Image segmentation in the cloud

Motivation and purpose

Fitting complex machine learning models to extensive data sets is a computationally demanding task. We decided to explore the possibilities of cloud computation in different platforms and try some conceptually simple but technically challenging use cases. As one example, we utilised a deep-learning convolutional neural network for recognising buildings from aerial imagery. Our goal was to train a model — as well as ourselves — to understand how patterns can be recognised from images in general and how we can implement this in a relatively short time in cloud infrastructure.

Technical punchlines

We used an open-source toolchain written in Python called RoboSat. It enables data manipulation, actual model training and prediction parts, as well as post-processing the results. The modelling machinery was implemented with the python library PyTorch and is formally a U-Net convolutional neural network, developed for image segmentation and described in detail in Ronneberger et al. (2015).

Cloud infrastructure was used with the motivation of harnessing GPU-instances. Our partners at Oracle happened to provide Siili with credits to their recently refurbished Oracle Cloud Infrastructure (OCI), so it was convenient to build our pipeline there. Also, Oracle Cloud Day 2018 was held in late November, so we got a chance to show the usage of their platform for machine learning.

Our original plan was to deploy a Kubernetes cluster with GPU-instances, but provisioning these resources took too long. Hence, we decided to use one bare metal machine instead. It provides nice-enough computing power and low latency distributed from Frankfurt. The instance in detail is a BM.GPU2.2 with 28 CPU-cores, 192GB of RAM and two NVIDIA Tesla P100 GPU-cards. Configuring the machine took some time, since harnessing the power of the GPUs meant that all drivers and proprietary software had to be installed manually. Also retrieving the data and processing it took a lot of time and effort. There were readily available tools for this but not for the whole workflow. Also the ones at hand needed customization. The actual model training was rather quick, thanks to the fast implementation of the modelling algorithm and computational power of the cloud infra.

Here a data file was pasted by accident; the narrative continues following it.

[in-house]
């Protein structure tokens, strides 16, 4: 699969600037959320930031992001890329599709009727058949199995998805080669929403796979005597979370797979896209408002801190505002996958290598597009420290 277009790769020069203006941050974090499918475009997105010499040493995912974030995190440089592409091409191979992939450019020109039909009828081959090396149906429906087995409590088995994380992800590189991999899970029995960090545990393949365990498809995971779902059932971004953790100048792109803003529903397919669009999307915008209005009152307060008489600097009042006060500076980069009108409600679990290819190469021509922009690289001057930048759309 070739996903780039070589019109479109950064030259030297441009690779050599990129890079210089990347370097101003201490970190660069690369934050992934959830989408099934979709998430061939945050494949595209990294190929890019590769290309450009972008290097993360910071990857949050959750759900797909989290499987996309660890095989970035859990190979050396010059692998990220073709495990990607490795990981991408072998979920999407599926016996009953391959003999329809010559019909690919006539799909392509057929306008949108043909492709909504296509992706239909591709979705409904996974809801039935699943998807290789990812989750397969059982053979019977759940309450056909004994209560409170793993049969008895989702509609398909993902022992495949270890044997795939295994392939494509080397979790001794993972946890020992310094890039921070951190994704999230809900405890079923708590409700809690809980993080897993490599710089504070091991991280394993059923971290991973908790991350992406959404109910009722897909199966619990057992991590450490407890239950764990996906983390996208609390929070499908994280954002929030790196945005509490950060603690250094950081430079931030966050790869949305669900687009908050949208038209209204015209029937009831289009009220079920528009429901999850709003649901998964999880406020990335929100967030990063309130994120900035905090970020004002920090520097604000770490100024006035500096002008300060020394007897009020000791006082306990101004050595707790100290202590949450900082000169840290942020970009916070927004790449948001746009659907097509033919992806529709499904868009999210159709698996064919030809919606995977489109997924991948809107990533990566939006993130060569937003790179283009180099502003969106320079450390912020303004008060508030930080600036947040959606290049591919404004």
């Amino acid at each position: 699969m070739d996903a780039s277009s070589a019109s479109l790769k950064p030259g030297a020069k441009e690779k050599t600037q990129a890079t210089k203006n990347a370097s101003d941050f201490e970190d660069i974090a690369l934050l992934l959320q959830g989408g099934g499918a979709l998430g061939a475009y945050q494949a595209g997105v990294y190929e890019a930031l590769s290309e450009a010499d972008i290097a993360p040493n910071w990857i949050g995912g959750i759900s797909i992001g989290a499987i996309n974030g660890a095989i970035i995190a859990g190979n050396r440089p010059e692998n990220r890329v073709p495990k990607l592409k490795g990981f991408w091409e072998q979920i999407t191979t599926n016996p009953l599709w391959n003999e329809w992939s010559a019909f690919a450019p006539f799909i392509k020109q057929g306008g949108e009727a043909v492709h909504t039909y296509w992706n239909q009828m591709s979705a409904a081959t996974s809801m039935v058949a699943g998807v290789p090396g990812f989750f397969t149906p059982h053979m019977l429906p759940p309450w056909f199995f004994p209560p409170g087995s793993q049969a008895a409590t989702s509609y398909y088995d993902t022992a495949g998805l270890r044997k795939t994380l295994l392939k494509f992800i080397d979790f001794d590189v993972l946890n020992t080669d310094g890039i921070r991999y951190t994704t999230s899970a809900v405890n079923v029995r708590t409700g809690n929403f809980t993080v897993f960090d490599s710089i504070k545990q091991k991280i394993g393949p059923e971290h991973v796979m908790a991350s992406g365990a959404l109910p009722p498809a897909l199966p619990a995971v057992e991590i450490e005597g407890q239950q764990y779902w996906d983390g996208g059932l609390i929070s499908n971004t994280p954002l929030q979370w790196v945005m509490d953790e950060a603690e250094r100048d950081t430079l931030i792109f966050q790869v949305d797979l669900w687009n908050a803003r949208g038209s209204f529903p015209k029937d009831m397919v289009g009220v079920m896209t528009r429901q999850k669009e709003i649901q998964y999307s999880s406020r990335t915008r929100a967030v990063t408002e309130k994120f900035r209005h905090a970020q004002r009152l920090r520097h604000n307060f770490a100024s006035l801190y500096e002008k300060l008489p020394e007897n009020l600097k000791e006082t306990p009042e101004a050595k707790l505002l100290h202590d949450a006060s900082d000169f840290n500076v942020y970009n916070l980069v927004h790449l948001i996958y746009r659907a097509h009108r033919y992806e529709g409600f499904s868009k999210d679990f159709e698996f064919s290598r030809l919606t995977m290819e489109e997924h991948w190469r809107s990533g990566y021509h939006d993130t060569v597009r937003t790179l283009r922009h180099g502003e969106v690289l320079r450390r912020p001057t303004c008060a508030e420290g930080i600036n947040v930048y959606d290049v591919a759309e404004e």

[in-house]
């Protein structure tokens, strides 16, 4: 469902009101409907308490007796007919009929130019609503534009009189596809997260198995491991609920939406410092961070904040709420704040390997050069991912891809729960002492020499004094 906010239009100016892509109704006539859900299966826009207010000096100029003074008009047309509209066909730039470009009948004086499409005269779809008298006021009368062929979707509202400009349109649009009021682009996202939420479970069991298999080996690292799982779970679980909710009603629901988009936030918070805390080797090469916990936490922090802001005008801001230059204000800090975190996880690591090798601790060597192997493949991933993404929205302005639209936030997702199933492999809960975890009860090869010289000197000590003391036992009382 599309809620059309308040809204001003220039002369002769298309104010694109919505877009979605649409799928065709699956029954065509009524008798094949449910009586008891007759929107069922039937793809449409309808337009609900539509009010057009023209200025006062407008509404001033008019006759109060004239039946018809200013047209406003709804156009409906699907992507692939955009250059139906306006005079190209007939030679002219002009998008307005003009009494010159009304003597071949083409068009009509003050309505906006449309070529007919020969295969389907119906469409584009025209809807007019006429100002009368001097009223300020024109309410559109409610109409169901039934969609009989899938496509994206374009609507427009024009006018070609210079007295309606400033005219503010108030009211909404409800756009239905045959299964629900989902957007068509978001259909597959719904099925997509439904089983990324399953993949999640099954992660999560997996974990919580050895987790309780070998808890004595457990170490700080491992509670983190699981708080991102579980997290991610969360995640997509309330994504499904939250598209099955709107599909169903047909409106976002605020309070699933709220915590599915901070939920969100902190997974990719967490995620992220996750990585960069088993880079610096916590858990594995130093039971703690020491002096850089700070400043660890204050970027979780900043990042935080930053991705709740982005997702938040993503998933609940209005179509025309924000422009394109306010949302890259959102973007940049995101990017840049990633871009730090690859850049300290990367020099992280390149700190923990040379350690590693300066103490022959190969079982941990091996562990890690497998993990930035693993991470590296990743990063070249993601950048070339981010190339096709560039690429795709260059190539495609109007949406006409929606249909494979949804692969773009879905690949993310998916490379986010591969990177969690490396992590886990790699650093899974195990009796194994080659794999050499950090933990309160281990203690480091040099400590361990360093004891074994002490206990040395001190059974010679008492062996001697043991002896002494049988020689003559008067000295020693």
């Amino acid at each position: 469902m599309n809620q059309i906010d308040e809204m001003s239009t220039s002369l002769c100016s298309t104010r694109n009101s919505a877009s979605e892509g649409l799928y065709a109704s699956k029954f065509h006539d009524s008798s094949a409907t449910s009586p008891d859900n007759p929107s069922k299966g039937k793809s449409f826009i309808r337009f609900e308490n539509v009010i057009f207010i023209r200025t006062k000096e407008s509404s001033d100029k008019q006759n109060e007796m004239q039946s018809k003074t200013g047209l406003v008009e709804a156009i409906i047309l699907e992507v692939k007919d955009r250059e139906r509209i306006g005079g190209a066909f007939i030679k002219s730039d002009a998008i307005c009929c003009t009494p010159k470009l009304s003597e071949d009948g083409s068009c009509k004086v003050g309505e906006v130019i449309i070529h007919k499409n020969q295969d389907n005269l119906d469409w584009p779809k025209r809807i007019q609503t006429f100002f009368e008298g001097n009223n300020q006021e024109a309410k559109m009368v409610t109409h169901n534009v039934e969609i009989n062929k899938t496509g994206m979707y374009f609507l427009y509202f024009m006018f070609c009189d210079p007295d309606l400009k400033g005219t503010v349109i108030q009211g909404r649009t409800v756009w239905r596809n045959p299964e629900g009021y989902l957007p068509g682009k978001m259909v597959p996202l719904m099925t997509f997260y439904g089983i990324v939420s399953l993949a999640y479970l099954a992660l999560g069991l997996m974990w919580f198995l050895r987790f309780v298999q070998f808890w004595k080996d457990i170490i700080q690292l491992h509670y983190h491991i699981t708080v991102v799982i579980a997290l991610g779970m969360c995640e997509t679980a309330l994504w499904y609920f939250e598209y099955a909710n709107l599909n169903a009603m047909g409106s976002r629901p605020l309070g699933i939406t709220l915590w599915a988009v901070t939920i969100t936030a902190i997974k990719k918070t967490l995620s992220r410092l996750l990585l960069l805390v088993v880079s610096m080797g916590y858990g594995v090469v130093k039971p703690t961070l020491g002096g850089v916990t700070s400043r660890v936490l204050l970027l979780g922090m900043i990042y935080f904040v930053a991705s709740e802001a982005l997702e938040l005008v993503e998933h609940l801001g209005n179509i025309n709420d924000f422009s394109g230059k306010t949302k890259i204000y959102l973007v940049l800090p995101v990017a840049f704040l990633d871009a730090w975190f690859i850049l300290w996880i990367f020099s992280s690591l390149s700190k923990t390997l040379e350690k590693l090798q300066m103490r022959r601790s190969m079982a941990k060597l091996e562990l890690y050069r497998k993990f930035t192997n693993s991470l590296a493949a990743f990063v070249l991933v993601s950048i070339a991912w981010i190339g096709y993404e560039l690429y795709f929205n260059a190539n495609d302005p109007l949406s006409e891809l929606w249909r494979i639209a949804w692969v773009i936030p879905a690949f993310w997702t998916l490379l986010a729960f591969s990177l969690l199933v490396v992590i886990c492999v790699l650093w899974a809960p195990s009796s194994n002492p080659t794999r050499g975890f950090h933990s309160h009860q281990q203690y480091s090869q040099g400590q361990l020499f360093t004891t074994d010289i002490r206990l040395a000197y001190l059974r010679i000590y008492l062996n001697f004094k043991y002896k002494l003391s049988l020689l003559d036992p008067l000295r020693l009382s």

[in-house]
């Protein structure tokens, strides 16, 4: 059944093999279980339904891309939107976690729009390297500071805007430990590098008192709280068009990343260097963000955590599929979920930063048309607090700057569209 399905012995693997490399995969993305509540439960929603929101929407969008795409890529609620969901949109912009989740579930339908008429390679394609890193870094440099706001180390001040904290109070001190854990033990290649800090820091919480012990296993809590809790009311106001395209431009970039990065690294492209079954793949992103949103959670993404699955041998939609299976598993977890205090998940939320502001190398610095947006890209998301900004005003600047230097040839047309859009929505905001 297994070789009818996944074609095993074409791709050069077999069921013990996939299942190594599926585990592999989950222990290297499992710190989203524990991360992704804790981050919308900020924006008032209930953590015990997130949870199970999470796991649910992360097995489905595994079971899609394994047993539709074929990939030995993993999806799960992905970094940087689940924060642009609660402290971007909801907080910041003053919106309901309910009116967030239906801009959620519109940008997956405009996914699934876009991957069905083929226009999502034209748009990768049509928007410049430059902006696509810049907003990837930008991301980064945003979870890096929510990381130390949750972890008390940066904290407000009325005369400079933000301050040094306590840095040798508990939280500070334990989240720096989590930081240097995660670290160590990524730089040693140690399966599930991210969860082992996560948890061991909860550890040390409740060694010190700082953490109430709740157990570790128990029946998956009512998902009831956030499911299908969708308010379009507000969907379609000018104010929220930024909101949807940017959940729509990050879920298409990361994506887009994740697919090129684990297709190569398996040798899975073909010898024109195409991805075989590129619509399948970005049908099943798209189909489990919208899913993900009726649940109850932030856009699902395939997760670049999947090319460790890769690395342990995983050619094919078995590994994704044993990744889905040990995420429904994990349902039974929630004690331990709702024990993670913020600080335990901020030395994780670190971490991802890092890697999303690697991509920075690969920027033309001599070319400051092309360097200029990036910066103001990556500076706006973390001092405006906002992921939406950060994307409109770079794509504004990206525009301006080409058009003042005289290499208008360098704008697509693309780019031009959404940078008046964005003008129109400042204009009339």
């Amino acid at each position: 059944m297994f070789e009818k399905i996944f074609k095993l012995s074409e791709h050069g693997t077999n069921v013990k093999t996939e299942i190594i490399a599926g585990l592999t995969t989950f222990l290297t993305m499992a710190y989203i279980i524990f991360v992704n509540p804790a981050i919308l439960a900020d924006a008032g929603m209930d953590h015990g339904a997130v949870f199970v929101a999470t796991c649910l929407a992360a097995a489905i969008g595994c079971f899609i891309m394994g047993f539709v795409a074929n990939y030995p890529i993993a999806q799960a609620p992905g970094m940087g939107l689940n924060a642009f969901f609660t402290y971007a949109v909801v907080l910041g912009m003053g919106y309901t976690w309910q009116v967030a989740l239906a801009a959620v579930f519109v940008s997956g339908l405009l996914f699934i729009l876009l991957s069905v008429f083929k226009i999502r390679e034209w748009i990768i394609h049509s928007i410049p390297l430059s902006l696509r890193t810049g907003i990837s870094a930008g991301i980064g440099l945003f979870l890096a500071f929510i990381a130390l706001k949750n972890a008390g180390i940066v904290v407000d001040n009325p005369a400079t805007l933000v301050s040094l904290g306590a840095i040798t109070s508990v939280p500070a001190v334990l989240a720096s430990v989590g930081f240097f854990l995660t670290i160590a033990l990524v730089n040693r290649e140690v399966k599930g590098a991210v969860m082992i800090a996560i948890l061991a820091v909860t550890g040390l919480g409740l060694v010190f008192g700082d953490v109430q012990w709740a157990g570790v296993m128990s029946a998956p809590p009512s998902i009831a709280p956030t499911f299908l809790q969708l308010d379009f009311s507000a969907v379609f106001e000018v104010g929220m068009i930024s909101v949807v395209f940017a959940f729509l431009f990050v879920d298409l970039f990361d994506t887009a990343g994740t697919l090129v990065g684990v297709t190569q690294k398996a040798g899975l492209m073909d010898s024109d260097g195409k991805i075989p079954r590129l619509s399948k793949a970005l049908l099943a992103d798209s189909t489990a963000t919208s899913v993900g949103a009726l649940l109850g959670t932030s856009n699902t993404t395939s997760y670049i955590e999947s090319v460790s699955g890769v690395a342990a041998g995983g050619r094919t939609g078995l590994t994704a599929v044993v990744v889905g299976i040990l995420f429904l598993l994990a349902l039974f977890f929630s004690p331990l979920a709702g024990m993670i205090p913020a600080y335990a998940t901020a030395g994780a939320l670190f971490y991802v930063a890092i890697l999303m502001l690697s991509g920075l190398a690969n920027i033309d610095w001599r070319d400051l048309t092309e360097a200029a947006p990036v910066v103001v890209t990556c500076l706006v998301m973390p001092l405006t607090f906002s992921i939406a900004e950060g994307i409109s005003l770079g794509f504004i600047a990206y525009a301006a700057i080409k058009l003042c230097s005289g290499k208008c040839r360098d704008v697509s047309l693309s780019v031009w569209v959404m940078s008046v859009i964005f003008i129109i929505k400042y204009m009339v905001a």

Outcome & conclusions

After the data processing part training the model and producing predictions was rather straightforward. For production, the hyperparameters of the models should be tuned and the predictions would need post-processing, but we were content with the raw results we were able to get with a moderate computation time.

As seen from the video there were some inaccuracies in the results. Some of the inaccuracies would be rather easy to fix with more extensive post-processing. Also, so called hard negative mining could reduce false positive predictions, e.g. predicting houses on top of roads. Unsurprisingly, most of the time went to configuration and data processing. Now, after establishing the infra and the modelling pipeline, developing and fine-tuning the model would be more straight forward. The RoboSat toolchain was in principle well documented, but applying the tools in practice required quite a bit of handwork.

Authors: Olli Ritari & Anna Norberg